Democrat Senator Tim Kaine, accompanied by GOP Senator Susan Collins, has suggested considering "alternatives" to "hold Trump accountable" if the Senate does not also convict him on his second impeachment, US media reported Wednesday.
"Having alternatives on the table is important," Kaine told CNN's Brianna Keilar on Wednesday afternoon, mulling a censure resolution for Trump. "There has to be accountability for the actions of January 6 including accountability for the president who fomented this violent attack on the Capitol."
He also said he was "contemplating an introduction next week" while continuing discussions with fellow senators.
According to Axios citing Kaine himself, a censure resolution would declare the deadly 6 January Capitol siege an insurrection against the US Constitution and a violent effort to stop Congress from "undertaking its constitutional duty to count electoral votes".
"It finds that Trump 'gave aid and comfort' to the insurrectionists by 'repeatedly lying about the election, slandering election officials, pressuring others to come to Washington for a wild event and encouraging them to come up to Congress'", Axios described the proposed resolution.
The language for the resolution is reportedly taken from Section 3 of 14th Amendment, which says that no person who, "having previously taken an oath", "shall have engaged in insurrection or rebellion against the same, or given aid or comfort to the enemies thereof".
Kaine reportedly believes his suggestion to be an alternative to deliver consequences for Trump that would prevent him from again taking office, but does not require a trial or a two-thirds vote. The latter, according to many observers, is unlikely to happen, since at least 17 Senate Republicans would need to join 50 Democrats to secure enough votes to convict Trump, and only five GOP Senators voiced intention to do so during the Tuesday vote.
Republican Senator Collins, who is said to be working with Kaine on a censure resolution, reportedly also voiced doubt that Trump would be convicted in the Senate.
"It seems to me there is benefit in looking at an alternative that might be able to garner bipartisan support", Collins told reporters on Wednesday, according to Axios. After being asked whether she would like to propose the resolution before or after the trial, she responded: "No, it would be in lieu of the trial."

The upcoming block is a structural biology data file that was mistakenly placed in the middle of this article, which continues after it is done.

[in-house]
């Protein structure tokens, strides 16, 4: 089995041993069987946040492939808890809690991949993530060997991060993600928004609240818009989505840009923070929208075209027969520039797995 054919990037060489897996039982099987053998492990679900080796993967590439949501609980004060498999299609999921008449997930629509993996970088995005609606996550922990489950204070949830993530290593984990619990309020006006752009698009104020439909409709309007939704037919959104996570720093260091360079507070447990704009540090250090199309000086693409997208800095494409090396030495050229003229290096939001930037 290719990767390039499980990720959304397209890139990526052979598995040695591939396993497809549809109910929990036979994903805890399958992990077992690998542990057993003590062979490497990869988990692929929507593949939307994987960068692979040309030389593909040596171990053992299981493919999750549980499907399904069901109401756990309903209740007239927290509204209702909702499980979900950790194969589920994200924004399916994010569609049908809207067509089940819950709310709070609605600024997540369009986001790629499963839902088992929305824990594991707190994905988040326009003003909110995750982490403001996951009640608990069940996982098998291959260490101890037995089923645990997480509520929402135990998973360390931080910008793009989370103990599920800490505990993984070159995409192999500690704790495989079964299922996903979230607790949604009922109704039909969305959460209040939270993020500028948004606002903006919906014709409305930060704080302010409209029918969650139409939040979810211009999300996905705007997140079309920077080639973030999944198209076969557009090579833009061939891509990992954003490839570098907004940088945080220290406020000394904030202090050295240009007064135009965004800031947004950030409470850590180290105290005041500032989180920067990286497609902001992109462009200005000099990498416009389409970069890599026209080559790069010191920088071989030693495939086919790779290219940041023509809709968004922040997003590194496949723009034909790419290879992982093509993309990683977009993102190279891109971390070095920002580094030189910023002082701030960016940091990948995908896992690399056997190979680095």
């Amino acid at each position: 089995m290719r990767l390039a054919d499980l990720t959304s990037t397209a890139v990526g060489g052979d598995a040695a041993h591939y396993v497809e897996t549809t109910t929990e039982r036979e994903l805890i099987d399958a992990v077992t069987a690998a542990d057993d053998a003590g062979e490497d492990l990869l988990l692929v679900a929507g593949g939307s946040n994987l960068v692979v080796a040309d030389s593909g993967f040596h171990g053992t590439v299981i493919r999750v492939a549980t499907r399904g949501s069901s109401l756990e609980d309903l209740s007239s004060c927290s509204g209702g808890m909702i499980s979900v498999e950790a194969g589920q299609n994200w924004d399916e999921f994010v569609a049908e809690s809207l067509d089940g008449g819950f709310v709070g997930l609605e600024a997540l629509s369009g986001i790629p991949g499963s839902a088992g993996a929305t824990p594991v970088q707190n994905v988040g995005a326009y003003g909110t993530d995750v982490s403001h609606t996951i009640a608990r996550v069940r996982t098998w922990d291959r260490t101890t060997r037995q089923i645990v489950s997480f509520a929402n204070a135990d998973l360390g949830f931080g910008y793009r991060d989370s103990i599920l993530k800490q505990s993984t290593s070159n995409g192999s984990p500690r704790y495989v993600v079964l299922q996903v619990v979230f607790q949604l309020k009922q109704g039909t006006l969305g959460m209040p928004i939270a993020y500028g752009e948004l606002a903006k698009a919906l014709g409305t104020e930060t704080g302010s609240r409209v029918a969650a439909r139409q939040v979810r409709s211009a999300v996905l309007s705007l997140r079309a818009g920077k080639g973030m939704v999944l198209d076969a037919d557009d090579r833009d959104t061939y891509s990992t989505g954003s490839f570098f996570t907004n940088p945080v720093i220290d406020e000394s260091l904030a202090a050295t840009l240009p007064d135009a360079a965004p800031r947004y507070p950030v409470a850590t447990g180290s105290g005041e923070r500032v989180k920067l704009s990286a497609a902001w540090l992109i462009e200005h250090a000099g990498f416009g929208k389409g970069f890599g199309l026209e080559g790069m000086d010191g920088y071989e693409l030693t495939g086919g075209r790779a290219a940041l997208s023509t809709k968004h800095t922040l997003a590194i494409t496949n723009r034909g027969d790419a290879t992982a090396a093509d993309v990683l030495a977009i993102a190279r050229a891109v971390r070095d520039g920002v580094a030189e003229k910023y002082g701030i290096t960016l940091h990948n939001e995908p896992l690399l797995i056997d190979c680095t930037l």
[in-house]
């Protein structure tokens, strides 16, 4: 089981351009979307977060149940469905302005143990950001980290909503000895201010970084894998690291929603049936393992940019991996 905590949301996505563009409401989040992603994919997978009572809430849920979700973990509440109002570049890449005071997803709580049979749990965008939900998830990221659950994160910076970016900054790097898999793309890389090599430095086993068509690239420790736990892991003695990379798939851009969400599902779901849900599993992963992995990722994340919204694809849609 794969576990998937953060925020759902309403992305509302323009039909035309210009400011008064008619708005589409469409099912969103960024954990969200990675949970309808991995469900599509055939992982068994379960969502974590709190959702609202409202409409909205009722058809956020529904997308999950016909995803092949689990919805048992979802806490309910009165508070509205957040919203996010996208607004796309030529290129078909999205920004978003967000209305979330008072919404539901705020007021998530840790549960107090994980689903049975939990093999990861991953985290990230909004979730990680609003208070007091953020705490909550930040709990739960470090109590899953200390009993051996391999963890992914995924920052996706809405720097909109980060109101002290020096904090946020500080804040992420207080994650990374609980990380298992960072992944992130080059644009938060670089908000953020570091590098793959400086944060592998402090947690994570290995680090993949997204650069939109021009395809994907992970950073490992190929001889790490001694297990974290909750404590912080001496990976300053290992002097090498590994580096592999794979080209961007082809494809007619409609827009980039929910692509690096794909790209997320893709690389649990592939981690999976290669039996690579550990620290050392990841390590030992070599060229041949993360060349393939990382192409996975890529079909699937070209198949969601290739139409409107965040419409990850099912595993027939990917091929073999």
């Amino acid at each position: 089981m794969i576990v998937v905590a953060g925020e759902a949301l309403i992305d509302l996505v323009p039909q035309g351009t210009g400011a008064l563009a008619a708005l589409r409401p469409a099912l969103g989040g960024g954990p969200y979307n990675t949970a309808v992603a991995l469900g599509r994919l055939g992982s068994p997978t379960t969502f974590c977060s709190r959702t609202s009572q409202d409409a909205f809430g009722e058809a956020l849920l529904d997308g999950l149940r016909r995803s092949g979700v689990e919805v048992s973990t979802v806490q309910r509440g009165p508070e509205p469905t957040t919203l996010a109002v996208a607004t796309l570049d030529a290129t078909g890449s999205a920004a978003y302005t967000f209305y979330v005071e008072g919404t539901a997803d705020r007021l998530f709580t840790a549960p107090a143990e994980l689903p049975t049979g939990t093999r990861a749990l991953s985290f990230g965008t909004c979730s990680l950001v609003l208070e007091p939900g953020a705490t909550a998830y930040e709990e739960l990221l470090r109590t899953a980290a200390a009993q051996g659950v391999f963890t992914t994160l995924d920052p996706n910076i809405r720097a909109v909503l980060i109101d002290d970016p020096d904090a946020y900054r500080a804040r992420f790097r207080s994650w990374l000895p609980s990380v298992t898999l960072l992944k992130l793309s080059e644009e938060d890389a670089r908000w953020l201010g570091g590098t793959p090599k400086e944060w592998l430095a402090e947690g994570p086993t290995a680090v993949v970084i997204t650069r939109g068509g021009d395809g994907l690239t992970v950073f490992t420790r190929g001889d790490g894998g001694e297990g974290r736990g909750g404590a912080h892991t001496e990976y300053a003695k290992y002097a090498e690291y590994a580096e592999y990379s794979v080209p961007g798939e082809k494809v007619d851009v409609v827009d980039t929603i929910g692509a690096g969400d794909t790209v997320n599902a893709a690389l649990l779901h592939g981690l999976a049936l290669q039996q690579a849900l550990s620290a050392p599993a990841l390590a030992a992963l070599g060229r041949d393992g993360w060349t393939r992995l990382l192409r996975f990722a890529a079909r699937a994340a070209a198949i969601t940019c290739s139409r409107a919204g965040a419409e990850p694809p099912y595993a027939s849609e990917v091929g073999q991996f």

Does the Initiative Have Support of Other Democrats?
According to reports, the two Senators spoke to 40 colleagues in Congress about a censure vote.
The initiative was not met with enthusiasm, even among the Democratic party, as Senate Majority Leader Chuck Schumer insisted in his floor speech that "there will be a trial".
A similar position was voiced by Senate Minority Whip John Thune.
"The Democrats are very intent on going through the impeachment process," Thune said, cited by CNN. "That's the vote that matters to them. I've heard some rumblings (about censure) but not serious discussion that had support from enough Democrats or Republicans for that matter to make this a realistic option."
Democratic Senator Ron Wyden and independent Senator Bernie Sanders said they would prefer to focus on the work that Congress is scheduled to do.
After House Democrats impeached Trump for an unprecedented second time in US history, accusing him of "incitement of insurrection" for the deadly 6 January Capitol riot, the impeachment article was delivered to the Senate, with trial arguments expected to begin on 9 February.
Trump, who left the Oval Office on 20 January, denies responsibility for encouraging the violence and called his second impeachment "a hoax" and "a continuation of a witch hunt".